Figure 1
Figure 1

Flow of patients through the study.

The baseline demographic characteristics of the patients that initiated the study and the patients that completed the study did not differ among the experimental groups (Table 1). The majority of patients were female (61/73), mean ± SD age was 54.9 ± 9.3 years. The body mass index mean was 31.6 ± 4.7 Kg/m2. Baseline radiographic analysis showed no significant difference among treatment groups in joint-space narrowing and marginal osteophytes formation, within each knee compartment. In the majority of the patients (59/73), pain intensity in the target knee was reported from moderate to severe.
Table 1

Baseline demographic characteristics of patients with osteoarthritis of the knee, by study group a

Variables

Baseline sample

Final sample

 

SBCG1

SBCG2

Sig.b

SBCG1

SBCG2

Sig.b

N

36

37

 

25

26

 

Age, y

55.22 ± 9.75

54.59 ± 8.98

0.775

54.44 ± 9.34

53.81 ± 8.61

0.802

BMI kg/cm2

31.14 ± 4.86

31.98 ± 4.57

0.453

31.66 ± 5.24

32.44 ± 4.62

0.579

Female

88.9

78.4

0.226

92.0

80.8

0.244

Location and grade* of OA

 

Left knee: Grade II

19.4

19.4

0.858

24.0

24.0

1.000

Grade III

50.0

55.6

 

48.0

48.0

 

Grade IV

30.6

25.0

 

28.0

28.0

 

Right knee: Grade II

19.4

16.2

0.843

24.0

19.2

0.893

Grade III

50.0

56.8

 

48.0

53.8

 

Grade IV

30.6

27.0

 

28.0

26.9

 

aValues are % or mean ± SD.

bANOVA or Chi Square significance level of group comparisons.

*According to Kellgren-Lawrence classification of OA.

After one year in the study 27 and 29 subjects from SBCG1 and SBCG2, respectively, finished the intervention period (Figure 1); all of them received the allocated intervention. Most of the drop outs (85%) were voluntary for personal reasons, which are expected due to the long duration of the study. The statistical power with the subjects that finished the study was above 90%.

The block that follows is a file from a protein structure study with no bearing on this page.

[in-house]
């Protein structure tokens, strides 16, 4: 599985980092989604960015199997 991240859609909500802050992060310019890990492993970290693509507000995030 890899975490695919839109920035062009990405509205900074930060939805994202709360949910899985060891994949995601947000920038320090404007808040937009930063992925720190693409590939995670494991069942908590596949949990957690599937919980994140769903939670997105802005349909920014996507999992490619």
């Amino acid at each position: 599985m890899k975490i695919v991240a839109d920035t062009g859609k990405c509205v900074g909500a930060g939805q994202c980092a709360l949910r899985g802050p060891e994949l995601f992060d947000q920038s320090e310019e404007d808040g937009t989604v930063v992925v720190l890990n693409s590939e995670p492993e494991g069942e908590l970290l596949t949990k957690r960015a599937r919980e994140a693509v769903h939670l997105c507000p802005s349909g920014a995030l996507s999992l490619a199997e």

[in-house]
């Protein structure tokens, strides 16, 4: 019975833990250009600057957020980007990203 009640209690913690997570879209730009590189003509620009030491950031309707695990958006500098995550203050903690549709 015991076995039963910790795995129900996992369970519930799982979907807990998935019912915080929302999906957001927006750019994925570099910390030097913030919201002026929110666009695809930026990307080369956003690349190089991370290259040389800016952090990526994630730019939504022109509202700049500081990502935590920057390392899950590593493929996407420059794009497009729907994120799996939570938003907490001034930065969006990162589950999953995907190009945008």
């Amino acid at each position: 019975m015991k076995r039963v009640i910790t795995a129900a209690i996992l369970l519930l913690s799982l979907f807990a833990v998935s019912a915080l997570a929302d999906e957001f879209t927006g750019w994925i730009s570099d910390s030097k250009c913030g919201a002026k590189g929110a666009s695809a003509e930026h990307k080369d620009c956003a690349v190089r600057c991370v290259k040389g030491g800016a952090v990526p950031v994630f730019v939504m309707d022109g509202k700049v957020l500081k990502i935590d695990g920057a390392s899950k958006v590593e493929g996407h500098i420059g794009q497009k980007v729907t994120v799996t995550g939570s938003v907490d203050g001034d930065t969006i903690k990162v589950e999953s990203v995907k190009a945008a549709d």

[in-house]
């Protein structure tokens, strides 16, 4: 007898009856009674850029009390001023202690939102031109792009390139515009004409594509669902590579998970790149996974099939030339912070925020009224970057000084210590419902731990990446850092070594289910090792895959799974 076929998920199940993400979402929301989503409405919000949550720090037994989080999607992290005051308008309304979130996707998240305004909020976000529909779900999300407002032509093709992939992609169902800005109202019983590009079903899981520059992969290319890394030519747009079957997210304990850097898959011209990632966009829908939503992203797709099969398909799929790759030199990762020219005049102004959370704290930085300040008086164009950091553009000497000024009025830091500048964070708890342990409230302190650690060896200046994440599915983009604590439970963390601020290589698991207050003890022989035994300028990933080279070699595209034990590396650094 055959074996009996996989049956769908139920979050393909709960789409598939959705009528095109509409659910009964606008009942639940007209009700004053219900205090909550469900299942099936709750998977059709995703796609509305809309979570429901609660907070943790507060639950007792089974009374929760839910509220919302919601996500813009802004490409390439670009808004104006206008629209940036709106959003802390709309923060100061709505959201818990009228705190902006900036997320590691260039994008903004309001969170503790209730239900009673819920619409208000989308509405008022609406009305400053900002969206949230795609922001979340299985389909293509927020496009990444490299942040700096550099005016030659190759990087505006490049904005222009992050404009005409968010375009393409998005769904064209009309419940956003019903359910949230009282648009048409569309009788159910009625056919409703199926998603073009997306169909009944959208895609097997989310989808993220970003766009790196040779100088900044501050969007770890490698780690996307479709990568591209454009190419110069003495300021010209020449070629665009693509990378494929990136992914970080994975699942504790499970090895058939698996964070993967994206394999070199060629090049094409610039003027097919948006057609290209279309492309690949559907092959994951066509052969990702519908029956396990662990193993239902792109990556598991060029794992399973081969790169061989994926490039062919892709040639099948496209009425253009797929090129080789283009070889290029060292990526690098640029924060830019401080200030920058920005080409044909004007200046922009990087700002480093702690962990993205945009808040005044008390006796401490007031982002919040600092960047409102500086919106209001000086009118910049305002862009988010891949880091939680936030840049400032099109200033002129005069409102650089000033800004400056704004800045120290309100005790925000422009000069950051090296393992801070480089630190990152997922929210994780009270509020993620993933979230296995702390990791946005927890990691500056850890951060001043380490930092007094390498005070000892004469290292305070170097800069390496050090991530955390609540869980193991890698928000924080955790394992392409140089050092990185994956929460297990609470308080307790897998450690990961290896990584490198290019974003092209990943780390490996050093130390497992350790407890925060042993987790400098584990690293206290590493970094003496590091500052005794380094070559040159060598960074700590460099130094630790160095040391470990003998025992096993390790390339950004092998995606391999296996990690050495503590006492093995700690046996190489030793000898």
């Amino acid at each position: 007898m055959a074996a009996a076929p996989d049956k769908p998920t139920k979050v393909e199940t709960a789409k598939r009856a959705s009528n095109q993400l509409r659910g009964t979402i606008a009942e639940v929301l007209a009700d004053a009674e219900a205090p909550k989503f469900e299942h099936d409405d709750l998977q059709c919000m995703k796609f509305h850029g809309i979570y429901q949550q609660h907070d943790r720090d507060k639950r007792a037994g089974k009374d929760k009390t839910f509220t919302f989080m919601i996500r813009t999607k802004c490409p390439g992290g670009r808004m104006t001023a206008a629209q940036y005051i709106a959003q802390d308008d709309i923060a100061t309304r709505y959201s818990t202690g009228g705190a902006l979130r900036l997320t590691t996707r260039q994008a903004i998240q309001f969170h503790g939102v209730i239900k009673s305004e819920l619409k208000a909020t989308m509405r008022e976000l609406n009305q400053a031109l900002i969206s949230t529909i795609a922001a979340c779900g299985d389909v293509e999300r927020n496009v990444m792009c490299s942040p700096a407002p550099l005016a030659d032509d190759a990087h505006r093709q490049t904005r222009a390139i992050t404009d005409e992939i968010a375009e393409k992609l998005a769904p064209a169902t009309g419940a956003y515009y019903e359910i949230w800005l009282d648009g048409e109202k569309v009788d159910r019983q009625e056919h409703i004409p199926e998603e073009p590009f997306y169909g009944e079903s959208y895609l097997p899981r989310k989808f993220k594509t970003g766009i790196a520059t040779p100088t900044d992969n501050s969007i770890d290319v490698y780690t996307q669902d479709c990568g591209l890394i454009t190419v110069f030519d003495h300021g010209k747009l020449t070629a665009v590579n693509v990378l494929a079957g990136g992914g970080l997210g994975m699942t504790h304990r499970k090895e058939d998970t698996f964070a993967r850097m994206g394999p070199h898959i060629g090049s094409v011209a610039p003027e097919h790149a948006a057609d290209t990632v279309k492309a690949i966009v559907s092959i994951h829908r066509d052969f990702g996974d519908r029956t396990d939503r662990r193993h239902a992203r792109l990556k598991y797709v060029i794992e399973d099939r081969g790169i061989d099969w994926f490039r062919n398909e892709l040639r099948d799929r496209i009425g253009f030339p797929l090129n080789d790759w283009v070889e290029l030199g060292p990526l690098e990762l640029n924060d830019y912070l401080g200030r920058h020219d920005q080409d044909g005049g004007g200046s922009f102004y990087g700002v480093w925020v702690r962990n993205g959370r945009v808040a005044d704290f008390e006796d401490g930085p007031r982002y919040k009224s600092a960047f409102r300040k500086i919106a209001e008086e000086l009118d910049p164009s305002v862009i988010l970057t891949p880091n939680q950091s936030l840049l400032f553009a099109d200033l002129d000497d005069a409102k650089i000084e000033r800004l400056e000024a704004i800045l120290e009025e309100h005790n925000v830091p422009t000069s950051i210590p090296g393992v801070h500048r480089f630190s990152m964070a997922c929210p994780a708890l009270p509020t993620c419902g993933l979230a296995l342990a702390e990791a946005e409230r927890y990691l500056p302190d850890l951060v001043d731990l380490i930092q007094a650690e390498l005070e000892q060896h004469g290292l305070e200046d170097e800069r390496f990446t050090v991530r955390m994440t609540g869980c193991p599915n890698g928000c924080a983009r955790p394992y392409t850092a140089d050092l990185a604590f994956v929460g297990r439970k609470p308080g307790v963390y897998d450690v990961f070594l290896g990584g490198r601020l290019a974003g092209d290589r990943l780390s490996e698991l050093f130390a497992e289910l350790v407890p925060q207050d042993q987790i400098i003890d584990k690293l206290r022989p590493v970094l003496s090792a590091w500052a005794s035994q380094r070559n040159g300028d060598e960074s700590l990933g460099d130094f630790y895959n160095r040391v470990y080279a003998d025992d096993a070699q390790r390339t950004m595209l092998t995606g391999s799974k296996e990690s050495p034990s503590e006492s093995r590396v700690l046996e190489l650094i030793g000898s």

Baseline and unadjusted as well as adjusted mean changes of the WOMAC subscales and global scores at different time points until 18 months are shown in Table 2. At the end of the intervention, patients in SBCG1 and SBCG2 groups, showed a significant improvement compared with their baseline values in all WOMAC subscales: 81% and 77% in pain, 92% and 79% in stiffness and 90% and 81% in physical functioning, respectively. The changes in WOMAC total score along the period of treatment are shown in Figure 2. The mean score that decreased at 12 months was maintained 6 months after treatment suspension. There was no difference within treatments during intervention or during post-treatment period.
Table 2

Evaluation of the experimental formulation during 12 months of intervention and 6 months of follow up in WOMAC subscales

WOMAC subscales

SBCG1

SBCG2

Score

Change from baseline

Score

Change from baseline

Pain

    

Baseline

5.8 (5.2, 6.4) a

 

5.6 (5.0, 6.2)

 

3 mo.

1.9 (1.1, 2.8) b

−4.0 (−7.0, −5.1)

2.4 (1.7, 3.2)

−3.2 (−3.9, −2.5)

8 mo.

1.6 (1.0, 2.2)

−4.2 (−9.1, −5.1)

1.5 (1.0, 2.0)

−4.0 (−4.9, −3.2)

12 mo.

1.1 (0.6, 1.7)

−4.5 (−10.5, −5.3)

1.3 (0.8, 1.9)

−4.5 (−5.2, −3.8)

18 mo.

1.2 (0.5, 1.9)

−4.3 (−8.4, −5.3)

1.0 (0.5, 1.5)

−4.8 (−5.6, −4.0)

Stiffness

    

Baseline

5.9 (5.0, 6.7)

 

6.3 (5.6, 7.0)

 

3 mo.

2.0 (1.3, 2.6)

−4.2 (−9.0, −5.1)

2.1 (1.3, 2.9)

−4.0 (−4.9, −3.2)

8 mo.

1.0 (0.5, 1.5)

−4.8 (−9.3, −5.8)

1.5 (0.9, 2.0)

−4.8 (−5.7, −3.8)

12 mo.

0.5 (0.2, 0.9)

−5.2 (−10.7, −6.2)

1.3 (0.6, 2.0)

−4.9 (−5.9, −4.0)

18 mo.

0.7 (0.0, 1.4)

−5.0 (−7.9, −6.3)

1.1 (0.4, 1.7)

−5.0 (−6.0, −4.0)

Physical functioning

    

Baseline

5.9 (5.2, 6.6)

 

6.2 (5.4, 6.9)

 

3 mo.

2.1 (1.5, 2.8)

−3.8 (−7.6, −4.9)

2.1 (1.5, 2.8)

−3.8 (−4.5, −3.1)

8 mo.

1.4 (0.9, 1.9)

−4.6 (−10.2, −5.5)

1.5 (1.1, 2.0)

−4.7 (−5.6, −3.9)

12 mo.

0.6 (0.4, 0.9)

−5.1 (−13.3, −5.9)

1.2 (0.6, 1.7)

−5.2 (−6.1, −4.3)

18 mo.

0.7 (0.3, 1.2)

−4.8 (−9.6, −5.9)

1.0 (0.5, 1.4)

−5.2 (−6.2, −4.3)

Global score

    

Baseline

17.5 (15.7, 19.3)

 

18.1 (16.3, 19.9)

 

3 mo.

6.0 (4.2, 7.9)

−11.9 (−9.1, −14.7)

6.7 (4.7, 8.7)

−11.1 (−13.1, −9.1)

8 mo.

4.2 (2.7, 5.6)

−13.5 (−10.4, −16.1)

4.5 (3.1, 5.9)

−13.6 (−15.9, −11.2)

12 mo.

2.3 (1.5, 3.1)

−14.8 (−14.2, −17.0)

3.8 (2.1, 5.5)

−14.6 (−16.9, −12.4)

18 mo.

2.6 (0.8, 4.4)

−14.0 (−9.7, −17.1)

3.1 (1.5, 4.6)

−15.0 (−17.5, −12.6)

aAll values are means (95% confidence interval).

bAll post-treatment measurements were significantly different from baseline value. There were no significant differences between treatments.

Figure 2
Figure 2

Monthly changes in WOMAC pain index by treatment group. Means (±SEM) are adjusted for baseline values. All post-treatment measurements were significantly different from baseline value. There were no significant differences between treatments.